Had a few days in Switzerland earlier this month. Speaking at a conference of business people from across Europe followed by being a tourist in sunny Zurich.
Sharing the conference stage with an English colleague, we were to be interviewed by globetrotting, all-Australian, Greg van Borssum. Martial arts expert, Mr Universe competitor, world champion pistol shooter, film director, fight choreographer and stuntman on Mad Max.
We’d talked beforehand by email and phone about how the panel discussion would go. Greg wanted to talk about my story. I didn’t. He said “It’s going to be a blast!” “I’m British,” I said.
Greg went from failed school kid to Oscar winner via financial ruin and depression. He’d arrived the previous day after a 35 hour-long trip and had had a run in the mountains before breakfast. He had a high energy, high motivation, self-driven approach to life. We were poles apart on the ‘Frost scale of masculinity’. Follow that, I thought.
We sat down.
And, of course, it was fine.
He was the stereotypical gentle giant. And, yes, I did share some of my story. It was a good lesson in how not to compare oneself to others.
From our totally different approaches to life, we stood on common ground. Ambassadors for better mental health. Sharing a passion for enabling people to live and to work in a better place.
One of many things Greg said was that life is not about success but about fulfilment.
Society measures success by achievement. How high the salary. How large the house. How expensive the car. How big the bonus. How lovely the children are. Which university. How fashionable the clothes. What the job title is… But is such success fulfilling?
Fulfilling. Full. Filling.
What is it that fills us? What really nourishes the soul and the inner being?
Greg’s challenge was to look at life differently. In many respects, Christianity is also about looking at life – and living life – from a different approach.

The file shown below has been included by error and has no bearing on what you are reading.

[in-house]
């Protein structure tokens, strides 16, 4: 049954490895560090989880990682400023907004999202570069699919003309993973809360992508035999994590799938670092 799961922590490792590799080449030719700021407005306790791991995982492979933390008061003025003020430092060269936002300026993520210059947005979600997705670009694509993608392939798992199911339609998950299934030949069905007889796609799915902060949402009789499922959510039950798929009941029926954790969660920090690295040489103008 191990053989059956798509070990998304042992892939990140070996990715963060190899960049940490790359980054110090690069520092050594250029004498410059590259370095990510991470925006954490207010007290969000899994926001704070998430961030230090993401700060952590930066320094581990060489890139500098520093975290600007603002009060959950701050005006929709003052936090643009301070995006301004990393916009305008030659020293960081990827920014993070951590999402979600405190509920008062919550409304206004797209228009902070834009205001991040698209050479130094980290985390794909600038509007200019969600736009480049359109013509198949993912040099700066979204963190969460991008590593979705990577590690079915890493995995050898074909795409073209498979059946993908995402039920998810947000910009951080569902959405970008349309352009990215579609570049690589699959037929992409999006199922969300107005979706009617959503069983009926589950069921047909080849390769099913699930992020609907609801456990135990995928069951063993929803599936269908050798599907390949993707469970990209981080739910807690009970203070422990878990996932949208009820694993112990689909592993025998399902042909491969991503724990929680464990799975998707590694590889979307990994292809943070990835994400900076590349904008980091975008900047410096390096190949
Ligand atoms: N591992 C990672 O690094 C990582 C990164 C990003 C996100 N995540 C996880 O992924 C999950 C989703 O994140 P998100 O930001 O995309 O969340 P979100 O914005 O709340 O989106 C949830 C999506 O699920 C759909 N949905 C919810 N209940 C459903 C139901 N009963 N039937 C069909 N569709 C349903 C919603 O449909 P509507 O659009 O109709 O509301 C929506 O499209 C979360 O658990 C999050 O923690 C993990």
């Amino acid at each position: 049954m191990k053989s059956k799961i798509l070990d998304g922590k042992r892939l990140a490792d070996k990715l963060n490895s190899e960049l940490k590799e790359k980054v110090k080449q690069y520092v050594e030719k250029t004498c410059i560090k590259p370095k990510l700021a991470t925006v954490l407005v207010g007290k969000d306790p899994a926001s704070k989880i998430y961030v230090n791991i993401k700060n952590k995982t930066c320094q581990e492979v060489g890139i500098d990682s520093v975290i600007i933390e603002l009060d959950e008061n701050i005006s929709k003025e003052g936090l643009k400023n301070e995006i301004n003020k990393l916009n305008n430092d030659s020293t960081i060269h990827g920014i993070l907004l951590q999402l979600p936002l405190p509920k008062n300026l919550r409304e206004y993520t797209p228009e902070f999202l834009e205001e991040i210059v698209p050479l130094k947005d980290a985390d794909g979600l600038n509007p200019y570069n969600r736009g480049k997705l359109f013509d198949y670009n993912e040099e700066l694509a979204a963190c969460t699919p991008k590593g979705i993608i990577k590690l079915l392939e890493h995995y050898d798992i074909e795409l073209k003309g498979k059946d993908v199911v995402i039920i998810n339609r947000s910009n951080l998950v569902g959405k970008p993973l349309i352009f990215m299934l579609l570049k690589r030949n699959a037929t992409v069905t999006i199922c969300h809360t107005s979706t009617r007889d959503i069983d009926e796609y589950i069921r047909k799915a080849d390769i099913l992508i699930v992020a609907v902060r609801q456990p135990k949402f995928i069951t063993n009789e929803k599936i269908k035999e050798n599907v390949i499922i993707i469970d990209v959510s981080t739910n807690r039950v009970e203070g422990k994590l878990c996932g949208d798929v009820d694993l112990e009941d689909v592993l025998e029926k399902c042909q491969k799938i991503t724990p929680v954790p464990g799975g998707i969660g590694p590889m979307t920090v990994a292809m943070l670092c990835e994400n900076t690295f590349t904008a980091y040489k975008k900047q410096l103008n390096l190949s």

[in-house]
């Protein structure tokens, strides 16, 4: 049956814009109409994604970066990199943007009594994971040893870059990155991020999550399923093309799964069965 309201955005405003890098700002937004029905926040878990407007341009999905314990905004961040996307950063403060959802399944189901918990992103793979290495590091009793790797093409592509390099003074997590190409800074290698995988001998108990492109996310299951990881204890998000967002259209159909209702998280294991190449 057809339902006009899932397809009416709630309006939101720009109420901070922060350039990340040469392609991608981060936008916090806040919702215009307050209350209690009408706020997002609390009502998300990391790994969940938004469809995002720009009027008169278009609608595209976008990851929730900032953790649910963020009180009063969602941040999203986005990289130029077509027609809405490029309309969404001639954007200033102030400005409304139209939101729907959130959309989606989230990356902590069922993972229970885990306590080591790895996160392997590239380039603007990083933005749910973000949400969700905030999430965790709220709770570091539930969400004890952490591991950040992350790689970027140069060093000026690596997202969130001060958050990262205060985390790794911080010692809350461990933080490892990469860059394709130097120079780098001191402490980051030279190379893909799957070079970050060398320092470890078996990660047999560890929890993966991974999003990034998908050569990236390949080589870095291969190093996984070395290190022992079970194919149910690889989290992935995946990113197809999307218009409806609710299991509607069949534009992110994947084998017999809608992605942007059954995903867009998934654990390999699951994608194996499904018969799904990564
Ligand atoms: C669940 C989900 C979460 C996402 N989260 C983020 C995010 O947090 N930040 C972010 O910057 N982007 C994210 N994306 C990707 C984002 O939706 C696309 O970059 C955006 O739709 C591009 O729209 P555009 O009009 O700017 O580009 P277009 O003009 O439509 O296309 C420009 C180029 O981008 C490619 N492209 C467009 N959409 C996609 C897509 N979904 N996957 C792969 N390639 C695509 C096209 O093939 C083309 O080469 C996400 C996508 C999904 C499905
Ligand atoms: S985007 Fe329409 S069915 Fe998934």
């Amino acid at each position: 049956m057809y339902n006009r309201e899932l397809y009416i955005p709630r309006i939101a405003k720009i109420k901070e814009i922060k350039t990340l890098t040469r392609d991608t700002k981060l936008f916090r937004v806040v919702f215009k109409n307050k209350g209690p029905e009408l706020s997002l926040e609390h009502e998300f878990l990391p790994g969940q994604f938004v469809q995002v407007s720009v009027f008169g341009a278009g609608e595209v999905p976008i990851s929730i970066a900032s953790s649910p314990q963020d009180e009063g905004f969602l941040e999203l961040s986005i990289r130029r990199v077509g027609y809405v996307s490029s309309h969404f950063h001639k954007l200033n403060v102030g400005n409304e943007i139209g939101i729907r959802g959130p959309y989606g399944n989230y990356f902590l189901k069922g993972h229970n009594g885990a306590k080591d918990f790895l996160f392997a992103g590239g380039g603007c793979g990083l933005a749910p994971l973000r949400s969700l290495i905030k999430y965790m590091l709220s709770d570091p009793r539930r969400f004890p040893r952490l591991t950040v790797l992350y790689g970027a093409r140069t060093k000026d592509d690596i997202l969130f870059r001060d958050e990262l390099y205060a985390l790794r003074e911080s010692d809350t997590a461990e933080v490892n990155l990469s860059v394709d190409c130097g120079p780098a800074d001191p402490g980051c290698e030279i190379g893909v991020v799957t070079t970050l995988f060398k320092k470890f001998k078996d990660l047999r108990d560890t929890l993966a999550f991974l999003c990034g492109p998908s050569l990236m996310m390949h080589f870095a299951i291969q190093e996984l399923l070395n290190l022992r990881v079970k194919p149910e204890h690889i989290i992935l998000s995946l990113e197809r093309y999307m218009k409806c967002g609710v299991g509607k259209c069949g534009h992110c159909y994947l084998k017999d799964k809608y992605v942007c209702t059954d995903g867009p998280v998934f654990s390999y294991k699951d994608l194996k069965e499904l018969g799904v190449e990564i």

Jesus’ approach was different. It remains, even today, counter-cultural. Sometimes counter-intuitive also.
‘The last will be first, and the first will be last,’ he said. (Matthew 19:30; 20:16; Mark 10:31 & Luke 13:30)
‘Blessed are the poor in spirit, for theirs is the kingdom of heaven… Blessed are the meek, for they will inherit the earth… Blessed are those who hunger and thirst for righteousness, for they will be filled… Blessed are those who are persecuted for righteousness’ sake, for theirs is the kingdom of heaven.’ (The Beatitudes in Matthew 5)
Paul’s letter to the Romans put it another way: ‘Do not be conformed to this world, but be transformed by the renewing of your minds, so that you may discern what is the will of God—what is good and acceptable and perfect. (Romans 12:2)
In a previous post we considered the tools for the toolbox alluded to in Chapter 4 of the Rule of St Benedict. The same chapter says, ‘Your way of acting should be different from the world’s way; the love of Christ must come before all else.’
It’s easy to look upon those words from the Bible and the Rule and be daunted by such high standards. To feel poles apart from others on some imaginary ‘God’s scale of acceptability’.
But there is no scale. For the love of Christ is the toolbox itself.
The love of Christ is the centre of everything about us. Everything we do stems from that love. That is where fulfilment lies.
Fulfilment gained through experiencing the love of Christ in our own lives.
Fulfilment gained through expressing that love towards others.
Fulfilment gained by taking a different approach.